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Album Review: TBA

Thursday, November 3, 2016

Album Review: Nadja - The Stone Is Not Hit By The Sun, Nor Carved With A Knife

Coming just 5 months after their last album release, Sv, one does wonder quite how Nadja achieve such a level of productivity. I mean, what the hell? Do they live in a recording studio? Do they just live jam this stuff? Yes, it’s basically a 3-track drone-cum-noise album, but it still needs to show ingenuity and progression. Well, with this particular pair of inquiring minds and their safe hands, I’m confident they can still steer it to a satisfying conclusion. Can they?

Well, there’s definitely some progression here. More melody than before, some interesting warm tones and FX tweaks. But I’m getting ahead of myself. That mysterious album title – what gives? Well, it comes from a runic inscription on a Norwegian gravestone – the Eggja Stone – which actually provides some of the lyrical content on the record. And the tracks?

“The Stone” is loaded with elephantine potency. It twinkles like splintering glass falling upon its top layer, and sinks down to the alien, sub-aqueous thunder of metal under extreme pressure. After ten minutes, spasms of electric guitar kick in to set up the whirring, bass-heavy clank of some vast industrial machine. Blasts of steaming hiss squirt as if from pin-holes as ethereal voices whisper non-sequiturs and pistons drive the beast towards a semi-melodic, melancholic middle-section before returning to the melee.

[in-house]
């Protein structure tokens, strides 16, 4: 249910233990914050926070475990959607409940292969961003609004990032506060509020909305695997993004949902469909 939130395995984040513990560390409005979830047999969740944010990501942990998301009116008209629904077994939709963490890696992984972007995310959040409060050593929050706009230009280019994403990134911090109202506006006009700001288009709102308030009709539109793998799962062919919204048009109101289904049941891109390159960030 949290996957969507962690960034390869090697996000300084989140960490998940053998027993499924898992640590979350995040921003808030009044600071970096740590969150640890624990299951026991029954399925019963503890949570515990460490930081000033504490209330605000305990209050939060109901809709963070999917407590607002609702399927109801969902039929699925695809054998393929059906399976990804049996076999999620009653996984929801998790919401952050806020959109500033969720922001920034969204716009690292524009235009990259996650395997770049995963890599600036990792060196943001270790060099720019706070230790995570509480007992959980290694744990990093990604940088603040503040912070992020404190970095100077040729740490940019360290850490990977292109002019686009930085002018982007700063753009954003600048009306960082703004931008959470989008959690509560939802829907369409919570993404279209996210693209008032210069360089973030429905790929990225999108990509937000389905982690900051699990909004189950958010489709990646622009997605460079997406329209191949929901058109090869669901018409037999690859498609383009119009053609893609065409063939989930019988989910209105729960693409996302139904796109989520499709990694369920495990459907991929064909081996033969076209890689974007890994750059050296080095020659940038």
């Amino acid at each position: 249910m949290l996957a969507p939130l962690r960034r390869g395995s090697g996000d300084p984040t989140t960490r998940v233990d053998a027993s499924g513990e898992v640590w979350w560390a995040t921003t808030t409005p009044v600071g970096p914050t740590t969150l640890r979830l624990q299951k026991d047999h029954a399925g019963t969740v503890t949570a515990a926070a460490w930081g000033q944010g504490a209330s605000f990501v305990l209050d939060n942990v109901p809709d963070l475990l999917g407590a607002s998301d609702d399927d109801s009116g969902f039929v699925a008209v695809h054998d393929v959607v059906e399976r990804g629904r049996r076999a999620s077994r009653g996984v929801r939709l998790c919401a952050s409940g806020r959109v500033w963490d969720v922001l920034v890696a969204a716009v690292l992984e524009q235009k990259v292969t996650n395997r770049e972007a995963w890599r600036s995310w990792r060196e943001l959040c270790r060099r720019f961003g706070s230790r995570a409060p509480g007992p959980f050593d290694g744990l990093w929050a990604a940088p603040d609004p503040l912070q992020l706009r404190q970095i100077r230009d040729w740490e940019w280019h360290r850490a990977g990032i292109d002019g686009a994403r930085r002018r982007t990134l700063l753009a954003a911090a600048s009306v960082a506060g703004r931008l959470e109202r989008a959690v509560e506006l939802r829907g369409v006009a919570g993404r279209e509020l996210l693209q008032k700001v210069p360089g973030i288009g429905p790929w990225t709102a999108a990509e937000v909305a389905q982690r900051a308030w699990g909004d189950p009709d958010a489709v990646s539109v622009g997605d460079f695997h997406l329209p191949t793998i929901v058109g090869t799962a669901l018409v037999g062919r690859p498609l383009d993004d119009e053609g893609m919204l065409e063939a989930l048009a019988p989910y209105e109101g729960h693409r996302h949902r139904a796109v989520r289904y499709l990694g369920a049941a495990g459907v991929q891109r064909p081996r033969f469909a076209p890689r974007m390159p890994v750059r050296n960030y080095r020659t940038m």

“The Sun” is the lightest, most appealing prospect I’ve heard from Nadja for a good few years. With rich, ambient tones and emotive, spiralling stringwork, this plays like an ambient, post-rock track not too dissimilar to something from the back catalogues of Palms or OSI. There are vocals that whisper around the edge of your lobes, without ever taking root inside your ear canals. They are sung as if from behind some parallel dimension. There are waves, there is a beach and a sun and someone is talking close to your ear. It’s unsettling, and even more so when the whole image begins to dissolve into a dark malevolence of phantom-like white noise and subterranean crush. A wall of sound, sprawling, crawling and devouring all.

“A Knife” is far less ambitious than its compatriots. It’s a mixture of atmospheric, ambient drift, vibrant distortion and bristling fuzz and forms a 22-minute amorphous journey through a skyscape of sound.

Ultimately, each movement owns the space in which it exists, each differing in character, each stamping its authority upon the listener. Fans of drone and ambience will find these new worlds excitingly moreish. Is there enough to warrant repeat journeys? Considering its mammoth 79-minute runtime, maybe not for a while but, hell, we’re glad we visited.

Also online @ Ave Noctum =
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